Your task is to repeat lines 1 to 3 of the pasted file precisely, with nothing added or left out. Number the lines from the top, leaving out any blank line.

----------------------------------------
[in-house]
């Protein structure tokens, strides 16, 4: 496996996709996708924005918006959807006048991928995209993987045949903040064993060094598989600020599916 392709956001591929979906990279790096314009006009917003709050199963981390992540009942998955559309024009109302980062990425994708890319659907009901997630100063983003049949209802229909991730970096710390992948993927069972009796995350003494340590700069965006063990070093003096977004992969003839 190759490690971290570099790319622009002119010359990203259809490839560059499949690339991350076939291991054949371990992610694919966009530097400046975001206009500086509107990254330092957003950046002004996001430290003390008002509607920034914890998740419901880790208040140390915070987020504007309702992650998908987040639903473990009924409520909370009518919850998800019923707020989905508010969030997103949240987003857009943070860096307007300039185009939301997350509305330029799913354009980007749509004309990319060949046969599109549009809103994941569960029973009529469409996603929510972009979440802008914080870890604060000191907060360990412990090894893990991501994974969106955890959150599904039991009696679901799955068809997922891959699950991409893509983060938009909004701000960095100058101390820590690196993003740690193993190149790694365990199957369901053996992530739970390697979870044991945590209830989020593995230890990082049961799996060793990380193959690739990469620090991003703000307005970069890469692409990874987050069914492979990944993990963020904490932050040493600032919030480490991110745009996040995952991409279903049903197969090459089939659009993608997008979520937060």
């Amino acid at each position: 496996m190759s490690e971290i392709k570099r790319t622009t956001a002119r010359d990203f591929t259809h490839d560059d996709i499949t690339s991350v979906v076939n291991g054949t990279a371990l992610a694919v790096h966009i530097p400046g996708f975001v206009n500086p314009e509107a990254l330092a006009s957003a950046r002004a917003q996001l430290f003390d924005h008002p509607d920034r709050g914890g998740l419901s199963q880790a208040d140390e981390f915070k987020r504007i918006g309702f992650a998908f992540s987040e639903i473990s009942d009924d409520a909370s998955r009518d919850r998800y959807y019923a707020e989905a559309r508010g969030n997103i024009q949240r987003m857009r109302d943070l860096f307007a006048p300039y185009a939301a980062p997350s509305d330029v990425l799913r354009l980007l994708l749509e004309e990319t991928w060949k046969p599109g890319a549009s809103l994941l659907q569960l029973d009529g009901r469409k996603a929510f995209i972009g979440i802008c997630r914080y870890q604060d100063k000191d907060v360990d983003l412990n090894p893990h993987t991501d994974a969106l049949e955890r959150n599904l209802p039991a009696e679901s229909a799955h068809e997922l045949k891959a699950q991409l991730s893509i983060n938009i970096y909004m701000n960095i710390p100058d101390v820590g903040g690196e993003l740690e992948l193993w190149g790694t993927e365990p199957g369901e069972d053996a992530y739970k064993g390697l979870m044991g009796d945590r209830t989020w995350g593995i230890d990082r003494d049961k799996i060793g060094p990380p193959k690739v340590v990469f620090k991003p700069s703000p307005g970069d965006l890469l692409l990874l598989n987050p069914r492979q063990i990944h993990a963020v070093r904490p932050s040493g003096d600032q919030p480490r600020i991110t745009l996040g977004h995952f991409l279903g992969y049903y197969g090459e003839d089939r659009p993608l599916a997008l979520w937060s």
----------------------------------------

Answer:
[in-house]
């Protein structure tokens, strides 16, 4: 496996996709996708924005918006959807006048991928995209993987045949903040064993060094598989600020599916 392709956001591929979906990279790096314009006009917003709050199963981390992540009942998955559309024009109302980062990425994708890319659907009901997630100063983003049949209802229909991730970096710390992948993927069972009796995350003494340590700069965006063990070093003096977004992969003839 190759490690971290570099790319622009002119010359990203259809490839560059499949690339991350076939291991054949371990992610694919966009530097400046975001206009500086509107990254330092957003950046002004996001430290003390008002509607920034914890998740419901880790208040140390915070987020504007309702992650998908987040639903473990009924409520909370009518919850998800019923707020989905508010969030997103949240987003857009943070860096307007300039185009939301997350509305330029799913354009980007749509004309990319060949046969599109549009809103994941569960029973009529469409996603929510972009979440802008914080870890604060000191907060360990412990090894893990991501994974969106955890959150599904039991009696679901799955068809997922891959699950991409893509983060938009909004701000960095100058101390820590690196993003740690193993190149790694365990199957369901053996992530739970390697979870044991945590209830989020593995230890990082049961799996060793990380193959690739990469620090991003703000307005970069890469692409990874987050069914492979990944993990963020904490932050040493600032919030480490991110745009996040995952991409279903049903197969090459089939659009993608997008979520937060």
């Amino acid at each position: 496996m190759s490690e971290i392709k570099r790319t622009t956001a002119r010359d990203f591929t259809h490839d560059d996709i499949t690339s991350v979906v076939n291991g054949t990279a371990l992610a694919v790096h966009i530097p400046g996708f975001v206009n500086p314009e509107a990254l330092a006009s957003a950046r002004a917003q996001l430290f003390d924005h008002p509607d920034r709050g914890g998740l419901s199963q880790a208040d140390e981390f915070k987020r504007i918006g309702f992650a998908f992540s987040e639903i473990s009942d009924d409520a909370s998955r009518d919850r998800y959807y019923a707020e989905a559309r508010g969030n997103i024009q949240r987003m857009r109302d943070l860096f307007a006048p300039y185009a939301a980062p997350s509305d330029v990425l799913r354009l980007l994708l749509e004309e990319t991928w060949k046969p599109g890319a549009s809103l994941l659907q569960l029973d009529g009901r469409k996603a929510f995209i972009g979440i802008c997630r914080y870890q604060d100063k000191d907060v360990d983003l412990n090894p893990h993987t991501d994974a969106l049949e955890r959150n599904l209802p039991a009696e679901s229909a799955h068809e997922l045949k891959a699950q991409l991730s893509i983060n938009i970096y909004m701000n960095i710390p100058d101390v820590g903040g690196e993003l740690e992948l193993w190149g790694t993927e365990p199957g369901e069972d053996a992530y739970k064993g390697l979870m044991g009796d945590r209830t989020w995350g593995i230890d990082r003494d049961k799996i060793g060094p990380p193959k690739v340590v990469f620090k991003p700069s703000p307005g970069d965006l890469l692409l990874l598989n987050p069914r492979q063990i990944h993990a963020v070093r904490p932050s040493g003096d600032q919030p480490r600020i991110t745009l996040g977004h995952f991409l279903g992969y049903y197969g090459e003839d089939r659009p993608l599916a997008l979520w937060s």